Quebec: Will separatist movement run out of steam?
The man who led separatists to a near-victory in a 1995 referendum quits.
TORONTO — He's a fiery orator, one who commanded the attention of an entire country whenever he spoke of his favorite issue: sovereignty.
So Quebec Premier Lucien Bouchard's abrupt departure from Canadian politics yesterday marks a significant blow to his Parti Quebecois (PQ) and the separatist movement. His resignation, analysts say, deprives the party of a moderate leader who was seen as having the best chance of success if a referendum on independence for Quebec were to be held.
But the charismatic Premier Bouchard, more beloved among Quebeckers at large than among his own party, never seemed to be in much of a hurry to put independence to the vote. He planned to wait until there were "winning conditions," he said, before holding another referendum. And he was astute enough as a politician to know that the spending cutbacks, the hospital closures, the long-running nurses' strike, and other battles he had to wage - in common with other premiers across the country - did not create "winning conditions."
The PQ congress in May reaffirmed his leadership and showed him able to bring to heel militant factions calling for stronger language laws in the French-speaking province. But the constant bickering within the party over language laws and the timing of a referendum clearly wore him down.
Moreover, his California-born wife is widely reported to have a dislike for politics. He is not a man of personal wealth, and so over the past couple of years, rumors have circulated that the bilingual lawyer is planning to take a corporate job.
"There have been a lot of problems, and he probably figured this time was as good as any," says political analyst Bruce Campbell in Ottawa. "He wants to make more money," he adds, referring to rumors that Bouchard has a job lined up with Bombardier, the Quebec-based airplane manufacturer.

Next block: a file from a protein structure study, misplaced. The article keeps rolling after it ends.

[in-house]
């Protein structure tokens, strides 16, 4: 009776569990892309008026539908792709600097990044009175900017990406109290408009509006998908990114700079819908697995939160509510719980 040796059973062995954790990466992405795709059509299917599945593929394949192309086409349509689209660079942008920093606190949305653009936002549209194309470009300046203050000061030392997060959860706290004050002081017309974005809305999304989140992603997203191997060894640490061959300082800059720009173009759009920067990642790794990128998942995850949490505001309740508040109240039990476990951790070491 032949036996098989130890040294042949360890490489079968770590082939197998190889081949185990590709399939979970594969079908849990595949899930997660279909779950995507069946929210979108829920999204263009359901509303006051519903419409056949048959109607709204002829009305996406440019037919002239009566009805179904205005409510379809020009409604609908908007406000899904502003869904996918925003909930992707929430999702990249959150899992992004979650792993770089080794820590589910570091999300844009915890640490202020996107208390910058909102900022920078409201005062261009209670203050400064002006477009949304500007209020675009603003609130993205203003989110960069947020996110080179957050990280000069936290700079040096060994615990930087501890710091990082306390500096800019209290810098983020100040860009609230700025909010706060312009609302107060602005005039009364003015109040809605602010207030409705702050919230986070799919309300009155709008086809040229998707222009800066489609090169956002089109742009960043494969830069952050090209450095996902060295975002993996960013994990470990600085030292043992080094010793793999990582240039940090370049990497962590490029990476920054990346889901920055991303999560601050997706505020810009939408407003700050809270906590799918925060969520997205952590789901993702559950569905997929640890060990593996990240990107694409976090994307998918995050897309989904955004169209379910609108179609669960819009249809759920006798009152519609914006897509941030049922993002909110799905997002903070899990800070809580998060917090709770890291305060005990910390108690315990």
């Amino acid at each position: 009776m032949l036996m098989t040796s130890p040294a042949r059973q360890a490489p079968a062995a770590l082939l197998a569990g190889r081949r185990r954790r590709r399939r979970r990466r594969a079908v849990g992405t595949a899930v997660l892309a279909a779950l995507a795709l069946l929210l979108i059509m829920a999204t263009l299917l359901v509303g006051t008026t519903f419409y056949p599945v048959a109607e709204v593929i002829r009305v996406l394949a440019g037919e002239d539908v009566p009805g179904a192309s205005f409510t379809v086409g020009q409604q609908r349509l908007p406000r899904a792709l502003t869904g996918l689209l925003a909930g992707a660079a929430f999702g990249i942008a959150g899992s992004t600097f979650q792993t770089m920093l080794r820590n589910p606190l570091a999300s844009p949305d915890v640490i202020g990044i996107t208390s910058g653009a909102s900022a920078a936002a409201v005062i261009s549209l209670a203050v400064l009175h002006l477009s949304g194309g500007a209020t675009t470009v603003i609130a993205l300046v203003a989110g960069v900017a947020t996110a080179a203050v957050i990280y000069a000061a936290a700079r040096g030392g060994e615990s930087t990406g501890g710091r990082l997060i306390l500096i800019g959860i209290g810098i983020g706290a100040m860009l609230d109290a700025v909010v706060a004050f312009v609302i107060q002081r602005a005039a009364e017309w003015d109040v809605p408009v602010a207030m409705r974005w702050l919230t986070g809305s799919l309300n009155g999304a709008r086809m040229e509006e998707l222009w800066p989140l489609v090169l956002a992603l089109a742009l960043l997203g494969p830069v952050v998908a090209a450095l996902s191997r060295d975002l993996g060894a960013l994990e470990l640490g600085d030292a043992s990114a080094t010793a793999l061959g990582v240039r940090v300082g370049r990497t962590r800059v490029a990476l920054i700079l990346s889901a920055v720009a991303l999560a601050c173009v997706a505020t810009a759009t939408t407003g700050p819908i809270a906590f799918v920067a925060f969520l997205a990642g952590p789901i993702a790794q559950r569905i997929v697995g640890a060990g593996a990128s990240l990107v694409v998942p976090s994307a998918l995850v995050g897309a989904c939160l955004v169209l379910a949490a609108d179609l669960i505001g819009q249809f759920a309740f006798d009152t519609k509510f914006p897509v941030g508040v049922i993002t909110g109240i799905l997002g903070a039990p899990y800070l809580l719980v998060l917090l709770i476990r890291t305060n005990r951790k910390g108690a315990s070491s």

The last straw apparently came in the controversy late last year over anti-Semitic remarks by Yves Michaud, a contender as the PQ candidate in a by-election to the National Assembly (Quebec's provincial parliament), to be held this spring. His remarks were repudiated in a unanimous resolution from the Assembly, but a number of prominent sovereigntists, including former Premier Jacques Parizeau, rallied to his cause - provoking further outrage, particularly from Bouchard. The impassioned rebuke he issued at what was expected to be a routine end-of-the-session press conference, was an indication that Bouchard's patience was running out.
Finance Minister Bernard Landry, tipped as a possible successor, told the Montreal Gazette he spent "hours and hours" trying to get Bouchard to change his mind, "but the mountain was too great to climb." More militant on sovereignty than Bouchard, he is nonetheless also seen as too astute a politician and a finance minister to do anything to upset the international investors Quebec relies on. Bouchard and Landry have often visited the financial centers of the Northeastern United States, spreading a reassuring message of Quebec's stability.
Bouchard's departure can also be seen as fallout from the Nov. 27 federal election, in which Prime Minister Jean Chretien's Liberals confounded many pundits by not only winning a larger majority, but by gaining seats in Quebec. Mr. Chretien, the latest in a line of Canadian prime ministers from Quebec with a love-hate relationship with their native province, forced through last year the so-called "clarity bill," a law that in effect laid out procedures for how a province might separate from Canada.
The bill was hugely controversial at the time, seen as forcing an issue better left ambiguous. But Chretien pressed ahead - and saw in the November election results a vindication. Quebeckers may want to flirt with separatism, especially to win favors from Ottawa. But when the lines are clearly drawn, a solid majority want to remain Canadians.
(c) Copyright 2001. The Christian Science Publishing Society